Sometimes we’re sad. Oftentimes when we’re less than buoyant we say we’re “depressed.” But real depression—clinical depression—is more than just being sad or not quite buoyant. It involves severe symptoms and biochemical changes.
Many minor episodes of depression are the result of disappointment. Hopes may fail to materialize, and frustration results. The writer of one of the books of the Bible realized this: “Hope deferred makes the heart sick …” (Proverbs 13:12 Proverbs 13:12Hope deferred makes the heart sick: but when the desire comes, it is a tree of life.
American King James Version×).
When hope is dashed, discouragement can grow. When this happens, it helps to think the situation through and pinpoint the cause. This can restore a positive perspective.
Some people’s marginally “blue” feelings become a way of life. Such people seem unable to sustain an optimistic outlook. The roots of such feelings can run deep. Such a person may be modeling behavior he saw as a child in someone else.
Habitual harshness by parents can drive a child toward perpetual gloominess. The apostle Paul advises parents: “… Do not provoke your children, lest they become discouraged” (Colossians 3:21 Colossians 3:21 Fathers, provoke not your children to anger, lest they be discouraged.
American King James Version×).
An expert on depression, Peter Breggin, observes: “Many people go through life with what might be called a ‘low-grade’ depression. They are apathetic and life seems monotonous with nothing to look forward to. There are no highs anymore, nothing to delight the senses, the heart, or the mind. Life may not seem utterly dark, but it’s gray. Lacking in energy, seemingly unable to find any brightness in life, life becomes a treadmill of boredom and bleakness” ( Talking Back to Prozac, St. Martin’s Press, New York, 1994, p. 201).
Here are some ways to overcome the blues:
Alter your routine. Start a new hobby or other interest. Different activities can renew a zest for life, resulting in an outlook that leaves no room for dejection. “Depression is especially responsive to changes in circumstances … [It] is lifted by falling in love, making a new friend, adopting a pet, learning a new skill, joining a church, traveling, [or] participating in volunteer or reform work …” (Breggin, p. 204).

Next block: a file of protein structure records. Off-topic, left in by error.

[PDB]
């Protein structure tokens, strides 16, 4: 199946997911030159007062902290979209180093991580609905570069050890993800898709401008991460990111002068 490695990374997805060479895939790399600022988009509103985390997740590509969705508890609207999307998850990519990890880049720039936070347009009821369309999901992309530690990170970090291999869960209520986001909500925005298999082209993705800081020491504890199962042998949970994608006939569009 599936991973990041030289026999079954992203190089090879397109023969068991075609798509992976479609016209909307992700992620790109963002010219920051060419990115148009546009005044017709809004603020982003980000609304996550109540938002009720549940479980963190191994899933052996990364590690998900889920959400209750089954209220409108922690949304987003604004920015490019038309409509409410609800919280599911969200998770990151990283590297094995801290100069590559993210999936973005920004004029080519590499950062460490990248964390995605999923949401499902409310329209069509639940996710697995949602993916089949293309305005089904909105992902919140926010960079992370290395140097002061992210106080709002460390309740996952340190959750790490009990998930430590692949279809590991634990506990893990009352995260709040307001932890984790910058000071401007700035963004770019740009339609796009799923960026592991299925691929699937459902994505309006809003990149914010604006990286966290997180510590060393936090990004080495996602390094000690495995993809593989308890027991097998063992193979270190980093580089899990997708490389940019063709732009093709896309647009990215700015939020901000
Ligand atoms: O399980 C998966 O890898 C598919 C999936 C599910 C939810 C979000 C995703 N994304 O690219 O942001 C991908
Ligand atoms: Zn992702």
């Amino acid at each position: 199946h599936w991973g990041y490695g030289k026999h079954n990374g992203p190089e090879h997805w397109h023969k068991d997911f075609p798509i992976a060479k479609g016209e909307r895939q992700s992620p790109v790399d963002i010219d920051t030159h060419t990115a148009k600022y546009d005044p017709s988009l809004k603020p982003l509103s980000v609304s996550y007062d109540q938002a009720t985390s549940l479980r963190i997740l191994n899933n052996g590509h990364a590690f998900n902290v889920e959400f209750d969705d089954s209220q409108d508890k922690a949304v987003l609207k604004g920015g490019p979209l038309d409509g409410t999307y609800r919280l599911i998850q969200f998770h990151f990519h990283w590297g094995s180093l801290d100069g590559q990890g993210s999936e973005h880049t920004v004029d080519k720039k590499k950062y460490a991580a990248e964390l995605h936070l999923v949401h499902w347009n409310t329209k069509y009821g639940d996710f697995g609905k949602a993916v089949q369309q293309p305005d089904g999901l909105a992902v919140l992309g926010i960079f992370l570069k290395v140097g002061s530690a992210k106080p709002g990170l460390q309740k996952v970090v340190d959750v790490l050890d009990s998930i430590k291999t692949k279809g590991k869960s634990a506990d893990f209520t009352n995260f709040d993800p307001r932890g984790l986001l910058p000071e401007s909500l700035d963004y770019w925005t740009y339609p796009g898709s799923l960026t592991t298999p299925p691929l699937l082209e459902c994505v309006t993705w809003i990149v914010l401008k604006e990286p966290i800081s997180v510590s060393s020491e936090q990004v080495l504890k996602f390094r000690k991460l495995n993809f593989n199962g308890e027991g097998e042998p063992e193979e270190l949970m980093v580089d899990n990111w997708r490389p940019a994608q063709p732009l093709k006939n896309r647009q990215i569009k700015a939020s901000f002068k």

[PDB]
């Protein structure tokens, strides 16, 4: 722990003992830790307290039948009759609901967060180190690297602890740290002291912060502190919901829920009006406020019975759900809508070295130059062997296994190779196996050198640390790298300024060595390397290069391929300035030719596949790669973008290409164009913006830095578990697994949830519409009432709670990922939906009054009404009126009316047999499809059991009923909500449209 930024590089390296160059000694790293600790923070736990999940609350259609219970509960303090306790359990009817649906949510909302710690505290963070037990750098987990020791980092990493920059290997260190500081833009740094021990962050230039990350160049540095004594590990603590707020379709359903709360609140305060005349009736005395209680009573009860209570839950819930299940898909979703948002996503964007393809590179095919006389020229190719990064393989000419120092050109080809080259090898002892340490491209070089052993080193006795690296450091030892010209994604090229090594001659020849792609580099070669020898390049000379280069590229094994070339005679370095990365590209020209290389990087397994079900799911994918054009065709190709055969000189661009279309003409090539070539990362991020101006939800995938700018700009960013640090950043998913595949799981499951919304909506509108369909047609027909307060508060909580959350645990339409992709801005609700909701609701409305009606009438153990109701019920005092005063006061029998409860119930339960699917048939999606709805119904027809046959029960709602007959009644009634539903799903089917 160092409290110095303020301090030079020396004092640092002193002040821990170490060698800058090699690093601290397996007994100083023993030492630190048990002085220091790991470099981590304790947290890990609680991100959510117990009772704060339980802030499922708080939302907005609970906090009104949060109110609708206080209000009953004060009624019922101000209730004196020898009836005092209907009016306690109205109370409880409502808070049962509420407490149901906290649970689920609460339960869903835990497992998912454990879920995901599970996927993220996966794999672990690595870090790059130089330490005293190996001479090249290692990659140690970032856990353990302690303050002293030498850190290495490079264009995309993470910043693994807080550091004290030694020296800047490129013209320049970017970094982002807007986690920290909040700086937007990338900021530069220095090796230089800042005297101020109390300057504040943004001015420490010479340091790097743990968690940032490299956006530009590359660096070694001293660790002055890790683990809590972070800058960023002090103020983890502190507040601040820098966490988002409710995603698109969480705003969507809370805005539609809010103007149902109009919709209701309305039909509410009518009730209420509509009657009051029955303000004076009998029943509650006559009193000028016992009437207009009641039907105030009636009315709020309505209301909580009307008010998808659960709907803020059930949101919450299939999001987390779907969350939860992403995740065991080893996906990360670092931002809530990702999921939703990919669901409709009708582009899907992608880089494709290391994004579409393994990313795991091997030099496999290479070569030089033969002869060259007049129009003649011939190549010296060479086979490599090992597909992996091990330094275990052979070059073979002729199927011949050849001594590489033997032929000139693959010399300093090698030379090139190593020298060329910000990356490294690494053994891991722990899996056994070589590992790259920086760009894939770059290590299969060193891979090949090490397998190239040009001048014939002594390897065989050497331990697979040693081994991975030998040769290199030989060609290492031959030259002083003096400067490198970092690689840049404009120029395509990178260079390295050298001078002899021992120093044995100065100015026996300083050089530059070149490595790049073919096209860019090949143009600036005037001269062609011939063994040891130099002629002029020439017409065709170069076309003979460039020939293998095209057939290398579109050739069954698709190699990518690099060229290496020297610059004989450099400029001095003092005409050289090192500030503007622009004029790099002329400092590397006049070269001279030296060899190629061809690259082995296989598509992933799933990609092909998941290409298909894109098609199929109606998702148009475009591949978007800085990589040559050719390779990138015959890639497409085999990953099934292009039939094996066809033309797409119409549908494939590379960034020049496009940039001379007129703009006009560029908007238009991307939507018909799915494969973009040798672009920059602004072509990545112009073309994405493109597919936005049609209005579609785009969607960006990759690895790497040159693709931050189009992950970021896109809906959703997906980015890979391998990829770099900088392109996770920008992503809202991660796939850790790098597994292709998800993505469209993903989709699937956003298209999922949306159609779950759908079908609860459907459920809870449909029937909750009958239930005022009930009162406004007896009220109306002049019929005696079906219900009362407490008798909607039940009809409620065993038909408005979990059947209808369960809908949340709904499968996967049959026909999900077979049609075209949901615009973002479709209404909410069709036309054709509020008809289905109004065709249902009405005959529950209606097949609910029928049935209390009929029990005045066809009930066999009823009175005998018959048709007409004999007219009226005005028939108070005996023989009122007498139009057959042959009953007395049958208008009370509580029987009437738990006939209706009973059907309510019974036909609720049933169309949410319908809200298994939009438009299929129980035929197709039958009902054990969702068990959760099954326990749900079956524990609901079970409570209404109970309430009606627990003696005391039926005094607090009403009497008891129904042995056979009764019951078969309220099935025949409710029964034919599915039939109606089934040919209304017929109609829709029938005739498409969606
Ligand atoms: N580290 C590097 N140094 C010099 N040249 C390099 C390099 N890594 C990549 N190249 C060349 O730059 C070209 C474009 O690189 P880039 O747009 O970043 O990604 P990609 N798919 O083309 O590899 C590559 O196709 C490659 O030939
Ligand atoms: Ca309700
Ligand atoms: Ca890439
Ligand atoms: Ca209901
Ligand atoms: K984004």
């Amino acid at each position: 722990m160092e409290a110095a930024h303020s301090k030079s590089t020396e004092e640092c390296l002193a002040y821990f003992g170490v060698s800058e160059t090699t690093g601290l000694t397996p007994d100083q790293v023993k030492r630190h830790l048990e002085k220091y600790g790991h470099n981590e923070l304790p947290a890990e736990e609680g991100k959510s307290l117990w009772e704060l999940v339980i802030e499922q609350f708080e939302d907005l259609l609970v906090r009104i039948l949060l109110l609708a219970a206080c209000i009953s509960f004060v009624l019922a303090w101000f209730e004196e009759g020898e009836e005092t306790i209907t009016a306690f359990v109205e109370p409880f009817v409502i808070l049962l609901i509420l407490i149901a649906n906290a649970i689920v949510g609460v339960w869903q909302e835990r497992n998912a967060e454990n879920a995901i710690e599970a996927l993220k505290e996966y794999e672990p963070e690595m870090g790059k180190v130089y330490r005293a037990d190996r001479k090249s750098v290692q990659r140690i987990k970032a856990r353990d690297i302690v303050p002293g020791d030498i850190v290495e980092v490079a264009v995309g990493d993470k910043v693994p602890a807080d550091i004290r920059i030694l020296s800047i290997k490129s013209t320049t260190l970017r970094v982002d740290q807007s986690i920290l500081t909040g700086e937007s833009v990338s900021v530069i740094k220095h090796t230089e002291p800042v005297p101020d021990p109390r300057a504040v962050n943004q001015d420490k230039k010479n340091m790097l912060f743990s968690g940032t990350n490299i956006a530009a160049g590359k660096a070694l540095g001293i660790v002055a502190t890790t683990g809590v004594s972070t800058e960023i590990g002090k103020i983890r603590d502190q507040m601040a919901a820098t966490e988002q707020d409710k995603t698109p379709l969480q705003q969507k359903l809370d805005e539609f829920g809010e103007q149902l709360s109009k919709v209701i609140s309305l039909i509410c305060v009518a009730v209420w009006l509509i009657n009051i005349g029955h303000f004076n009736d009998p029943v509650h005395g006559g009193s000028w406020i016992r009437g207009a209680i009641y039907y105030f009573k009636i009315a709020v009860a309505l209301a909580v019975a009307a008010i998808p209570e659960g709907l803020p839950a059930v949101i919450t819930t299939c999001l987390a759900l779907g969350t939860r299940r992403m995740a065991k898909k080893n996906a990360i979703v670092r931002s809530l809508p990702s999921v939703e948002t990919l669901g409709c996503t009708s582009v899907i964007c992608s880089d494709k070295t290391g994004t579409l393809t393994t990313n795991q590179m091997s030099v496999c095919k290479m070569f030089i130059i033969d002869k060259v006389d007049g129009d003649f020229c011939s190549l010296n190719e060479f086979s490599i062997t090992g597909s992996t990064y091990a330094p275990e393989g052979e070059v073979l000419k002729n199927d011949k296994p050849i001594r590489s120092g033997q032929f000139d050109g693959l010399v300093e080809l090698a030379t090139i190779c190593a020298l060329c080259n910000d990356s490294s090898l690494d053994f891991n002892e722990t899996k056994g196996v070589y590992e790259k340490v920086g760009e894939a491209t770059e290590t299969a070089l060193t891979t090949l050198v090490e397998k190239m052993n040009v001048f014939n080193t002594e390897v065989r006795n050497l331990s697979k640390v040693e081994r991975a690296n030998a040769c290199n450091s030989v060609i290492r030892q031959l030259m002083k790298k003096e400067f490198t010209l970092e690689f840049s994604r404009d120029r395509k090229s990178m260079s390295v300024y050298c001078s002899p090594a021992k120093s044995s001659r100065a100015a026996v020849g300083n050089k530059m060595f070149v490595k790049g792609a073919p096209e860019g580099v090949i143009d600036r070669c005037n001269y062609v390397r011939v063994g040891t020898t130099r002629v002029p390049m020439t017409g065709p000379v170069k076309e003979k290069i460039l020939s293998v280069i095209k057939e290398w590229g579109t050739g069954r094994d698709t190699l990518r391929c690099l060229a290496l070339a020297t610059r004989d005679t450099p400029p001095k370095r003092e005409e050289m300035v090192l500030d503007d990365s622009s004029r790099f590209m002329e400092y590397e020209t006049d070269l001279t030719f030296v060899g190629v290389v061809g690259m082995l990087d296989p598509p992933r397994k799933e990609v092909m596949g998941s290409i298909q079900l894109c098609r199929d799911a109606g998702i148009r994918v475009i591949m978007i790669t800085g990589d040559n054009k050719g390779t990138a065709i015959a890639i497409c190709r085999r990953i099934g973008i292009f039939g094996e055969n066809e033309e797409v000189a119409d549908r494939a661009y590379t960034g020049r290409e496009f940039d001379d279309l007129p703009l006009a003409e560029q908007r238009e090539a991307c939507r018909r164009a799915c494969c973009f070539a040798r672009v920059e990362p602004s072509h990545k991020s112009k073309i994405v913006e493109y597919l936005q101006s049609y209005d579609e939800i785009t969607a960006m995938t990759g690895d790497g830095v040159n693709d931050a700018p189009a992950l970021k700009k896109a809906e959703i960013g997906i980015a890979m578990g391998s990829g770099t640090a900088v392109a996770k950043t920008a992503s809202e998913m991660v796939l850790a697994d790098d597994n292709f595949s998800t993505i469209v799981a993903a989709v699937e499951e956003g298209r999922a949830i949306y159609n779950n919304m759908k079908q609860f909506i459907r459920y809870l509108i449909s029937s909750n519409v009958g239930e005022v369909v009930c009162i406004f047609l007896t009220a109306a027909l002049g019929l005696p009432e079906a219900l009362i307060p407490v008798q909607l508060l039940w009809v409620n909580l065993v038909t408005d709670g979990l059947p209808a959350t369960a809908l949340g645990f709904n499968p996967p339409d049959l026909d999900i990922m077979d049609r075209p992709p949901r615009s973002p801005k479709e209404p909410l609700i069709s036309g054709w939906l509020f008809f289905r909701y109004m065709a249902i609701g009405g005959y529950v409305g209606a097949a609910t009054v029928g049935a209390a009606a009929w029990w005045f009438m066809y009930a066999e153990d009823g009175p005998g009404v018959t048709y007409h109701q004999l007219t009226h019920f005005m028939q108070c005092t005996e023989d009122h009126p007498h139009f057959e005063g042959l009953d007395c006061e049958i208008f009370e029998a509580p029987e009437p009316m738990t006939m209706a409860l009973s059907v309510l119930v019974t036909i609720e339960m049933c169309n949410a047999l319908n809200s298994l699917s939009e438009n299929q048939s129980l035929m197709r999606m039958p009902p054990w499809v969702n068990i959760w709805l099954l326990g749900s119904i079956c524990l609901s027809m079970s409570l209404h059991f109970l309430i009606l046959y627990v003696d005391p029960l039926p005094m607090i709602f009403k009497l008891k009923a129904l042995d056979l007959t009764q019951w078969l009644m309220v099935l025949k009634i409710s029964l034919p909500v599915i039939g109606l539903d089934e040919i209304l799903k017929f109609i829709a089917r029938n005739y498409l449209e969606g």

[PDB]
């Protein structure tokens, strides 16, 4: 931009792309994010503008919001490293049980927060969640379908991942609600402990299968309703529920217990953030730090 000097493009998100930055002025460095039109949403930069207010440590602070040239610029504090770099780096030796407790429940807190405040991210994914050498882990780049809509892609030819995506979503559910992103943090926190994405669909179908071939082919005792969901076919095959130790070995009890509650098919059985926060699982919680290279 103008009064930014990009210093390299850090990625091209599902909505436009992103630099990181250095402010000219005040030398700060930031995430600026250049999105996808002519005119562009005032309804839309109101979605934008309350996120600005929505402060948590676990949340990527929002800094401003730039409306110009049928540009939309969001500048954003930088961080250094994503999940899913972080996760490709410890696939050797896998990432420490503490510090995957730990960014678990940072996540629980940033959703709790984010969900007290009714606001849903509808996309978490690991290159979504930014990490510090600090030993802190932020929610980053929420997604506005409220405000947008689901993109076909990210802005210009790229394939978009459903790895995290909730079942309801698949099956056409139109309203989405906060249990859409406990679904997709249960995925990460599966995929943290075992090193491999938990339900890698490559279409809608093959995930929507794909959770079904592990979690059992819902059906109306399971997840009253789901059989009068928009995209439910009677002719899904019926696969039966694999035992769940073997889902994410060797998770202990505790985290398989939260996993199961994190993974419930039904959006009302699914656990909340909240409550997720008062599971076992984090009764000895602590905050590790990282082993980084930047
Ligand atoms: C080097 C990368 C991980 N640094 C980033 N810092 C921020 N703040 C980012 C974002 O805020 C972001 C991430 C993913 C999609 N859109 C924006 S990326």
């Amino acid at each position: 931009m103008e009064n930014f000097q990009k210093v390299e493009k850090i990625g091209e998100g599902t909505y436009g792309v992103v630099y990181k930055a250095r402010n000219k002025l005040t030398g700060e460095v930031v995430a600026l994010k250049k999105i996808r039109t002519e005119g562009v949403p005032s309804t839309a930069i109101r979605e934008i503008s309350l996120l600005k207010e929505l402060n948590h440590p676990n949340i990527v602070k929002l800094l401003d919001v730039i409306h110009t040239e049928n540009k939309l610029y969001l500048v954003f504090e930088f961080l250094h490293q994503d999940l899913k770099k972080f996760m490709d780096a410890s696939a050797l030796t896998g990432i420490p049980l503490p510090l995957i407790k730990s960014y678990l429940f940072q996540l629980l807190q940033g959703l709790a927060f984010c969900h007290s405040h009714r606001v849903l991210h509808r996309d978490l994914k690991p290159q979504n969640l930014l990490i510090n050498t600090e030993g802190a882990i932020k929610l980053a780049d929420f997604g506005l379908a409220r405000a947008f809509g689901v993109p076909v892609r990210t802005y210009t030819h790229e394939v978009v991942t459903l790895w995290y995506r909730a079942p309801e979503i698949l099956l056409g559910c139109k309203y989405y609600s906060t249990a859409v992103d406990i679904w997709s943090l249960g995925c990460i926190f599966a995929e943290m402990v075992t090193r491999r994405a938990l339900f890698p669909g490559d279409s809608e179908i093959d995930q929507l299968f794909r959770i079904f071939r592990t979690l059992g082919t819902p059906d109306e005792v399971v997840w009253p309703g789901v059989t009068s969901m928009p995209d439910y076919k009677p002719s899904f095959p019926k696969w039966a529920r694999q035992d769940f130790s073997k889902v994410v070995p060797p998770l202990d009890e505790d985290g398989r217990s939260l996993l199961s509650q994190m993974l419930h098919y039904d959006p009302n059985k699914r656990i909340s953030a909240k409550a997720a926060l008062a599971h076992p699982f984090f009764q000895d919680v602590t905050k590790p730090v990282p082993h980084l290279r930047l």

Volunteer work seems to be particularly helpful. A study of 3,000 people reported that 95 percent of them experienced increased optimism after volunteering.
Beginning a program of regular physical exercise can help. Exercise has known physiological and psychological benefits, including stimulation of the production of endorphins, natural substances that increase people’s sense of well-being. Psychological advantages include increased self-confidence and less depression (Edmund J. Bourne, Ph.D., The Anxiety & Phobia Workbook, New Harbinger Publications, Oakland, 1995, pp. 91-92).
Research shows that diet plays a role in psychological well-being. For example, highly refined, high-sugar foods have been linked to depressive tendencies.
Focus on accomplishments rather than failures. When we suffer setbacks, we should not view them as failures. We should learn to think of them as learning or growth experiences. Too many people become depressed when they err and punish themselves for their mistakes. We should learn from our errors and turn potential stumbling blocks into stepping-stones.
Forgetting past problems is a valuable key. Mental-health counselor Kathleen Powers says: “An optimist has the ability to let go of the past, while a pessimist holds onto everything. It’s kind of like driving while looking through the rear-view mirror. It looks like the road to where you’re going, but really it’s where you’ve already been” (Knight-Ridder/Tribune News Service, Feb. 23, 1996).
Applying these practical points can help when we are down in the dumps. The most important key of all is to trust God. We can increase our hope in Him by reading and applying the Bible. The Scriptures were written so that we can have hope (Romans 15:4 Romans 15:4For whatever things were written aforetime were written for our learning, that we through patience and comfort of the scriptures might have hope.
American King James Version×). Hope and depression are incompatible mind-sets. We can repel gloomy thoughts when we build up our hope through God’s Word. GN